Chronic illness can take many forms. Common types that I see in my practice include migraines, irritable bowel syndrome (IBS), fibromyalgia, and chronic back pain, all of which are associated with depression.
No matter what type of chronic illness you have, you are likely all too aware of the profound effects it can have on your mental health and day-to-day functioning. Although chronic illness is a massive challenge to your psychological functioning, there are some ways that you can moderate its impact on your perspective and emotional wellbeing.
Many people search for “magic bullet” solutions to the depression that frequently accompanies chronic illness. Some of these solutions, like medication, therapy, and alternative holistic treatments, may work better than others. However, it is key to understand that depression related to physical health issues will likely be with you in one form or another for a long time.
While depression can remit at times, there is always the possibility that it will recur. If you can take a long-term perspective and understand that you will likely always be dealing with the ebb and flow of mental health concerns, then you will feel less hopeless when your depression or other mental health issues return.
When people have chronic illness, they are at risk of feeling like a misfit, struggling with everyday things that seem to cause other people no issues at all. For example, if you have to miss work frequently because of migraines, it is hard not to feel like a social outcast who doesn’t know the gossip and can’t even be counted on to attend the holiday party. Those with chronic illness can’t be blamed for thinking, “I shouldn’t even try to be social, since it rarely works out.”
This is a dangerous and slippery slope, though, and can result in increased feelings of lonelinessand isolation. Try to attend events that you feel well enough to attend, and if you cancel plans with friends, be sure to reschedule. Additionally, finding an in-person support group or even one online can be essential in helping you feel less alone with your illness.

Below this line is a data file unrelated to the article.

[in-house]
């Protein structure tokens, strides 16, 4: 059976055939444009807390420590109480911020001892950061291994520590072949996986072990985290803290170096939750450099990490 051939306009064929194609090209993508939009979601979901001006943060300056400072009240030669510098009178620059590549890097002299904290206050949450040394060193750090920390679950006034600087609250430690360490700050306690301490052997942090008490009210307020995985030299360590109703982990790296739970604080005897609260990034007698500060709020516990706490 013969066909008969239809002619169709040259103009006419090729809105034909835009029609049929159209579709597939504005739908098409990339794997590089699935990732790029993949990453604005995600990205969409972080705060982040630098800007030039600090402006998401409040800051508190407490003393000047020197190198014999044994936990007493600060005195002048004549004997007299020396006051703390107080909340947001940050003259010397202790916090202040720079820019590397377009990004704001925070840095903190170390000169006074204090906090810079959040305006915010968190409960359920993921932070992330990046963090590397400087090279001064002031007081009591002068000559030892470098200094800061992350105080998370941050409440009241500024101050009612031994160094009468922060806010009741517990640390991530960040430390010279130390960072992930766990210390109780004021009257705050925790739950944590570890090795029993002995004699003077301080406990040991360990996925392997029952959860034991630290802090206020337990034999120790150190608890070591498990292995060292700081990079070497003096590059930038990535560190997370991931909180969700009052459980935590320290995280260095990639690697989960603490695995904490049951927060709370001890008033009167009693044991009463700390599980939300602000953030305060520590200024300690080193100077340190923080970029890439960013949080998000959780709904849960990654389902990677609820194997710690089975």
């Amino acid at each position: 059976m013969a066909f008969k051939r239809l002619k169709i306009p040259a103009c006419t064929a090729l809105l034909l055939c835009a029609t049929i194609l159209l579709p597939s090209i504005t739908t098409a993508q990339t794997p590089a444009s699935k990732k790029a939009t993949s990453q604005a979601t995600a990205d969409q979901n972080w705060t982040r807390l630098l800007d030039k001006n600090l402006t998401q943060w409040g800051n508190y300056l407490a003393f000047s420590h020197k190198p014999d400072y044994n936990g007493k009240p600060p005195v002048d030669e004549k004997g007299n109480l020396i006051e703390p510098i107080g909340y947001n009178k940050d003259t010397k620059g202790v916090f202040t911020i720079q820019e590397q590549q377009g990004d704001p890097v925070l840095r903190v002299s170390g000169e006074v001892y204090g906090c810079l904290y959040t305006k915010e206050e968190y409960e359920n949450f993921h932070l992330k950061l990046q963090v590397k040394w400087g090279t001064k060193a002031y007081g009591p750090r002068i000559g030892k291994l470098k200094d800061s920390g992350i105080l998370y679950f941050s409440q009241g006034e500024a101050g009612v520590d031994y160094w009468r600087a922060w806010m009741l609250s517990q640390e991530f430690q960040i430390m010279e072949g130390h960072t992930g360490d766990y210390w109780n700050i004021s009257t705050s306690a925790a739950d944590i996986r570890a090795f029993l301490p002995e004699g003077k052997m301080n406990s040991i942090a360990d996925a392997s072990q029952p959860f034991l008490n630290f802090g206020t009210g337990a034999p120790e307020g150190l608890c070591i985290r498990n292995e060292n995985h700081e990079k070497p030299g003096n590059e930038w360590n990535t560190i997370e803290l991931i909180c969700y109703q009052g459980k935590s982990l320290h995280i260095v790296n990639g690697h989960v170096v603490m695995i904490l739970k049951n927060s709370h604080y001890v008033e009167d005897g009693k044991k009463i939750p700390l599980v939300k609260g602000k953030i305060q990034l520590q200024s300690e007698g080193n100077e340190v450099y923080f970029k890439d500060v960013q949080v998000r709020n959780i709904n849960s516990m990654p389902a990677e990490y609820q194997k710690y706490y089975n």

Comparing yourself unfavorably to others who can do “more” than you can is a surefire way to feel depressed and stuck. Instead, think about ways to be as compassionate with yourself as you would be with a close friend.
Focus on what you are accomplishing, even with your chronic illness, and how you are living a meaningful life despite the obstacles life has put in your way. Talk to yourself in the same kind and compassionate tone that you would use with a beloved family member, and steer clear of negative self-talk that can spiral into feelings of despair.
Even though plans may have to be altered because of the vicissitudes of chronic illness, you still need to have things to look forward to. You can even have backup plans scheduled in case you are unable to attend other events or gatherings.
For example, you can plan to visit a friend in a nearby city next month, but be sure to tell her that if you need to cancel, maybe you can find a weekend the following month instead. Maybe she can come to you if need be. Most people are much more accommodating and flexible than we imagine, and looking forward to events in your life can help buffer the depressive feelings that often go hand-in-hand with chronic illness.
Hopefully some of these techniques can help you fight back against the mental health effects of chronic illness. A therapist can also work with you to effectively integrate some of these strategies into your life.
Remember: chronic illness, although it can feel consuming, does not have to define your life or permanently impact your mental health.
Originally published on Talkspace.
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